Not only do I love to cook but I love food history. Learning about a food’s origin transports you to that time and place, making your meal that much more special.
Shrimp Po Boys, a Southern favorite, originated in Louisiana in the late 1920s. Workers who were on strike against a streetcar company and they were given free fried shrimp sandwiches by a local restaurant. The restaurant employees nicknamed the strikers “poor boys” and so the name “Po Boy” caught on.
Shrimp Po Boy
- Vegetable Oil for frying
- 1.5 cups all purpose flour
- 1 cup yellow cornmeal
- 1 tsp seafood seasoning, such as Old Bay
- Kosher salt and freshly ground pepper
- 1 cup buttermilk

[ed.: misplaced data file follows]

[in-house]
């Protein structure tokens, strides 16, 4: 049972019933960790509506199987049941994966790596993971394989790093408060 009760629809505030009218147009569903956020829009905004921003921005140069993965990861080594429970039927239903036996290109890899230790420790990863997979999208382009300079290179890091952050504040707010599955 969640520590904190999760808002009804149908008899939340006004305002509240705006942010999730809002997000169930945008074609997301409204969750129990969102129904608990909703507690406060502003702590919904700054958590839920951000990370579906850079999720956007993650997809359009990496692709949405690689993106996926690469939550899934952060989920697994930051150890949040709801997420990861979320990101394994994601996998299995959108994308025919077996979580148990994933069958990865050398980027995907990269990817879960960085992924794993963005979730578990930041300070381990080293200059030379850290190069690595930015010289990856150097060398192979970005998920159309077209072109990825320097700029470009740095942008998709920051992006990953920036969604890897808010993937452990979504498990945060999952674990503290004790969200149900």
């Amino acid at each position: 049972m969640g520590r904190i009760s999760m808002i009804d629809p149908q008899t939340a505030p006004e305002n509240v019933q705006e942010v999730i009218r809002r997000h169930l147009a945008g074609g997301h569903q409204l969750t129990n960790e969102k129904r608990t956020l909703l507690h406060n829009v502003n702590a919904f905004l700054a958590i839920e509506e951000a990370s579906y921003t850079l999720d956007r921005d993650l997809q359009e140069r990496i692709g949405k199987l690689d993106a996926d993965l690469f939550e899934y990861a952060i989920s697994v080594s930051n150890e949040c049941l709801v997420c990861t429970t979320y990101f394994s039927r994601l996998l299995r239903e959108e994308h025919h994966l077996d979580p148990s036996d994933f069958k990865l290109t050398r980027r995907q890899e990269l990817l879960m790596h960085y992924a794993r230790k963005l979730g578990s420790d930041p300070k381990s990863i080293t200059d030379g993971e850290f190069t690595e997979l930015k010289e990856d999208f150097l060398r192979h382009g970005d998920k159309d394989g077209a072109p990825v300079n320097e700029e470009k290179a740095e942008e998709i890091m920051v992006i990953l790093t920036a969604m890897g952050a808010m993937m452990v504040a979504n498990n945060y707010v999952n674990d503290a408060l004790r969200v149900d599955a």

- 3 tsp Sriracha
- 2 eggs
- 2 lbs medium shrimp, peeled, deveined
- 8-10 soft Hoagie Rolls, brushed with butter and slightly toasted in the oven
- Optional toppings: Mayo, hot sauce, tomato, lettuce, and/or red onion slices
- Fill a Dutch oven halfway with oil and heat to 375 degrees F.
- Whisk the flour, cornmeal, seafood seasoning and sprinkle with salt and pepper in a small bowl and set aside. In another small bowl, whisk the buttermilk, Sriracha and egg and set aside.
- Place the shrimp into the buttermilk mixture, let the excess drip off, then dredge in the flour mixture and shake off any excess. Place the shrimp onto a wire-racked baking sheet. Repeat until all shrimp are breaded.
- Fry the shrimp in batches, not overcrowding the oil, until golden brown and cooked through, 2 to 4 minutes. Place the shrimp onto a paper-towel-lined-plate. Repeat until all the shrimp are fried. Sprinkle with salt and pepper.
- Top toasted, buttered rolls with desired toppings and place shrimp on top.